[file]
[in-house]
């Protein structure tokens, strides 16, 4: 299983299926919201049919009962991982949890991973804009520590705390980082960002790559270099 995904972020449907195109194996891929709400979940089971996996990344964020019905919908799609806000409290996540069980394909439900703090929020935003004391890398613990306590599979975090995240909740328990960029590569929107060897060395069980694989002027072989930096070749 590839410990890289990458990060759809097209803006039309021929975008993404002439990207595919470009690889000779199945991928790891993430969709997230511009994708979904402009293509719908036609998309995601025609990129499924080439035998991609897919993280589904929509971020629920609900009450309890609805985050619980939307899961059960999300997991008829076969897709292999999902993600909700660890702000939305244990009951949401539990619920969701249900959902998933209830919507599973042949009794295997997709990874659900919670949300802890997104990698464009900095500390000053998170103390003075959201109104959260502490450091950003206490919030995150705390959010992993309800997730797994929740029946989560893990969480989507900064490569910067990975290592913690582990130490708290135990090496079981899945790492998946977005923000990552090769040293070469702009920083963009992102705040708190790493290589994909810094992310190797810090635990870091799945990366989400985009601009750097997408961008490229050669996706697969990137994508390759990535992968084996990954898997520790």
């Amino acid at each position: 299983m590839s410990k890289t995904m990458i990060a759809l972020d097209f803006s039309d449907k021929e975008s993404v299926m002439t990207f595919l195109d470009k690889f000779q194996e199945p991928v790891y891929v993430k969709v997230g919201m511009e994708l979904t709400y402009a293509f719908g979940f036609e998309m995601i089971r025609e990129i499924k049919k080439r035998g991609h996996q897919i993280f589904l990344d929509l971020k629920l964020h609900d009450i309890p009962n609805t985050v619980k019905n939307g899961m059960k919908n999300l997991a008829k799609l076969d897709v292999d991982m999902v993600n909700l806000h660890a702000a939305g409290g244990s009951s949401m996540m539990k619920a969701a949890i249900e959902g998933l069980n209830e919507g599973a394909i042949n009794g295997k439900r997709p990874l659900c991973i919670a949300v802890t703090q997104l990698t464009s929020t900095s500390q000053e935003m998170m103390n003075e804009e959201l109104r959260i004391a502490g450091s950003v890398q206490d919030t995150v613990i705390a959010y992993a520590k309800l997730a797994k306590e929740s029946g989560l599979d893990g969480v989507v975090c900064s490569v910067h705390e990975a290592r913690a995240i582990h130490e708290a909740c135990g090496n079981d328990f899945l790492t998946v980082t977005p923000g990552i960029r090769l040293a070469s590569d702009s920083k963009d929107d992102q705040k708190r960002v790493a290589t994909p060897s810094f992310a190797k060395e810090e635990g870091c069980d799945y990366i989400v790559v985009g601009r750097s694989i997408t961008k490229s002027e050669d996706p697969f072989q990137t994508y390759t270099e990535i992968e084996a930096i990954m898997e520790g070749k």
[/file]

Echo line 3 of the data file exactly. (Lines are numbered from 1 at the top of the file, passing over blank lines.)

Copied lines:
């Amino acid at each position: 299983m590839s410990k890289t995904m990458i990060a759809l972020d097209f803006s039309d449907k021929e975008s993404v299926m002439t990207f595919l195109d470009k690889f000779q194996e199945p991928v790891y891929v993430k969709v997230g919201m511009e994708l979904t709400y402009a293509f719908g979940f036609e998309m995601i089971r025609e990129i499924k049919k080439r035998g991609h996996q897919i993280f589904l990344d929509l971020k629920l964020h609900d009450i309890p009962n609805t985050v619980k019905n939307g899961m059960k919908n999300l997991a008829k799609l076969d897709v292999d991982m999902v993600n909700l806000h660890a702000a939305g409290g244990s009951s949401m996540m539990k619920a969701a949890i249900e959902g998933l069980n209830e919507g599973a394909i042949n009794g295997k439900r997709p990874l659900c991973i919670a949300v802890t703090q997104l990698t464009s929020t900095s500390q000053e935003m998170m103390n003075e804009e959201l109104r959260i004391a502490g450091s950003v890398q206490d919030t995150v613990i705390a959010y992993a520590k309800l997730a797994k306590e929740s029946g989560l599979d893990g969480v989507v975090c900064s490569v910067h705390e990975a290592r913690a995240i582990h130490e708290a909740c135990g090496n079981d328990f899945l790492t998946v980082t977005p923000g990552i960029r090769l040293a070469s590569d702009s920083k963009d929107d992102q705040k708190r960002v790493a290589t994909p060897s810094f992310a190797k060395e810090e635990g870091c069980d799945y990366i989400v790559v985009g601009r750097s694989i997408t961008k490229s002027e050669d996706p697969f072989q990137t994508y390759t270099e990535i992968e084996a930096i990954m898997e520790g070749k």